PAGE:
It is difficult at this stage to say exactly which factors might be capable of stemming, or perhaps even reversing, today’s forceful uptrend in very short-term interest rates. Inflation statistics would probably have to abate before this happens. Experts say this is likely in the not-too-distant future, so we might soon see bond yields reaching a temporary peak level before falling back on concerns about economic growth rates which are continually being revised downwards for 2022.

The credit market’s performance, meanwhile, is being penalised by higher interest rates. But risk premiums (spreads) have proved highly resilient and are moving back to the levels that prevailed before the invasion of Ukraine. We reiterate our positive stance on private debt, for both the Investment Grade and High Yield segments. These segments offer average yields of respectively 2% and 5%, so carry strategies are attractive.

(1) The inflation breakeven rate is the difference between the yield on a traditional bond (nominal yield) and the yield on its inflation-indexed equivalent (real yield).

The equity markets are still holding up well

If someone had told us 6 months ago that bond yields would approach 3% in the USA and 1% in Europe, that oil would exceed $100 a barrel after having peaked at $140, and that we would see armed conflict on European soil, we would never have imagined that the subsequent consolidation would be so mild on both the US and European equity markets. The markets have proved relatively resilient for two main reasons. First of all we have the infamous TINA (There Is No Alternative) effect.

As long as investors expect short and long-term interest rates to remain stretched for the near future, they will steer clear of them and instead turn to assets that can provide a hedge against inflation: equities are one such class. The second factor, for the time being, involves the remarkable resilience being shown by companies and their capacity to pass on higher commodity prices. Admittedly, the earnings season has only just begun, but financial analysts have so far refrained from revising their 2022 earnings growth forecasts to zero versus 2021. To be perfectly honest, we do not share their optimism. But downward revisions are ultimately likely to be moderate as financial analysts were too conservative at the start of the year. An analysis by investment style shows that cyclical/value stocks have outperformed defensive stocks year-to-date, despite a steep consolidation by the banking sector which has had to book provisions on account of the war in Ukraine. Higher interest rates are obviously responsible for this poor performance as such stocks are considered bond proxies. If we are right in thinking that bond yields are about to peak and that global economic growth rates will continue being revised downwards, then the performance gap should eventually reverse at the expense of cyclical stocks. A geographic analysis reaches the same conclusion as the S&P 500 is proving resilient unlike the Nasdaq which is more heavily weighted towards growth stocks. In light of this, we would rather stick with our neutral position on the equity markets which we adopted at the start of the year. It is true that we see only moderate upside potential, but equity valuations are back at their median levels and will provide support should the volatility continue. All else being equal, we would be tempted to upgrade our rating by a notch if the markets were to drop by a further 10% whereas we would no doubt reduce our positions if they were to revert back to their year-start levels. But this is not the case for the time being, and geopolitical and microeconomic news flow will have to be watched more closely than usual.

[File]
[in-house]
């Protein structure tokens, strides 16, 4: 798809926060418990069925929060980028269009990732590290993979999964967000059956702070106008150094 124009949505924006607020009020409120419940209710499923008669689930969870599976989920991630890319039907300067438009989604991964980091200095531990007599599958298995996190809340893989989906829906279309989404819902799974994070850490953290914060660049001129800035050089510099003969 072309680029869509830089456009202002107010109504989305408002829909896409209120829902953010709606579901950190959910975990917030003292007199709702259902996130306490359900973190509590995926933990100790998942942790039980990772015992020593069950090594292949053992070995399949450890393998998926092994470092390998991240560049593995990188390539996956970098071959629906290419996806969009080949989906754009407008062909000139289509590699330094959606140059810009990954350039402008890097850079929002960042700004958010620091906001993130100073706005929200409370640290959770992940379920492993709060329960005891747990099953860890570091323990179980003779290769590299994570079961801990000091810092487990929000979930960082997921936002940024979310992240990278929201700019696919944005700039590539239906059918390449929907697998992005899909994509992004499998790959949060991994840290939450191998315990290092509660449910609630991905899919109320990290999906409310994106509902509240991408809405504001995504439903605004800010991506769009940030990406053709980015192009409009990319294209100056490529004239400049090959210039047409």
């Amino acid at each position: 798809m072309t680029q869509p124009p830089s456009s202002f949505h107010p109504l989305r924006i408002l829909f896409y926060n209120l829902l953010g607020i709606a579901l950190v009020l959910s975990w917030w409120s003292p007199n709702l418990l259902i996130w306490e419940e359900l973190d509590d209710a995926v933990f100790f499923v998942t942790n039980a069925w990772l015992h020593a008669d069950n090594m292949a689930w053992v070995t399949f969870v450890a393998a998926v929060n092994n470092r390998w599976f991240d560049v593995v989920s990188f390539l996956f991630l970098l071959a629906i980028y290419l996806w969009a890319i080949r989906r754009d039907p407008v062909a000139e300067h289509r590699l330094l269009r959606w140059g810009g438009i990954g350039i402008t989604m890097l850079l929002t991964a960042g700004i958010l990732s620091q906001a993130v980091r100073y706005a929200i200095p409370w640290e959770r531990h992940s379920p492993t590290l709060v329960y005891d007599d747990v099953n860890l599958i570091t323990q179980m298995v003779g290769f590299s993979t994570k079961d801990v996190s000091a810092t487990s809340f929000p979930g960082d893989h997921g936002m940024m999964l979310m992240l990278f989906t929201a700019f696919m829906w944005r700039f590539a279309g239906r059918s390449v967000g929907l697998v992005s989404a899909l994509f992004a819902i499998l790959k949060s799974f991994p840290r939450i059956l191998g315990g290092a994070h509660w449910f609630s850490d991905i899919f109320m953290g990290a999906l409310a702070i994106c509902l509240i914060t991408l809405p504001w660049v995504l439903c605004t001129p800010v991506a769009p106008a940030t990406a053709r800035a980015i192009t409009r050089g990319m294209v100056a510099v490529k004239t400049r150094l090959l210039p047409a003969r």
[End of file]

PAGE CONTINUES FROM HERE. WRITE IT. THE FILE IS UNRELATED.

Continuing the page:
Our central scenario

The central banks continue to step up their efforts to tighten future monetary conditions in an attempt to tackle this persistent bout of inflation. It would appear that the markets find the Fed convincing as inflation expectations have stabilised along the curve, which is not the case in Europe.

Bond yields therefore continue to rise. This uptrend should lose momentum, however, as economic growth rates eventually slow down and inflation indices fall back, unless energy prices increase again due to further sanctions.

Yields which have already been affected in the credit markets still seem attractive to us.

Equities continue to offer upside potential for the medium term in absolute and especially relative terms, but there is little visibility for the short term and so we are reluctant to overweight this asset class. We are therefore sticking with our neutral position. The markets will remain highly volatile, which will no doubt create more attractive entry points for investors with a medium-term investment horizon.

Document completed on 21/04/2022

The figures cited deal with past years. Past performances are not a reliable indicator of future performances.
Investing in financial markets involves risks, including risk of capital loss. Source of indexes cited: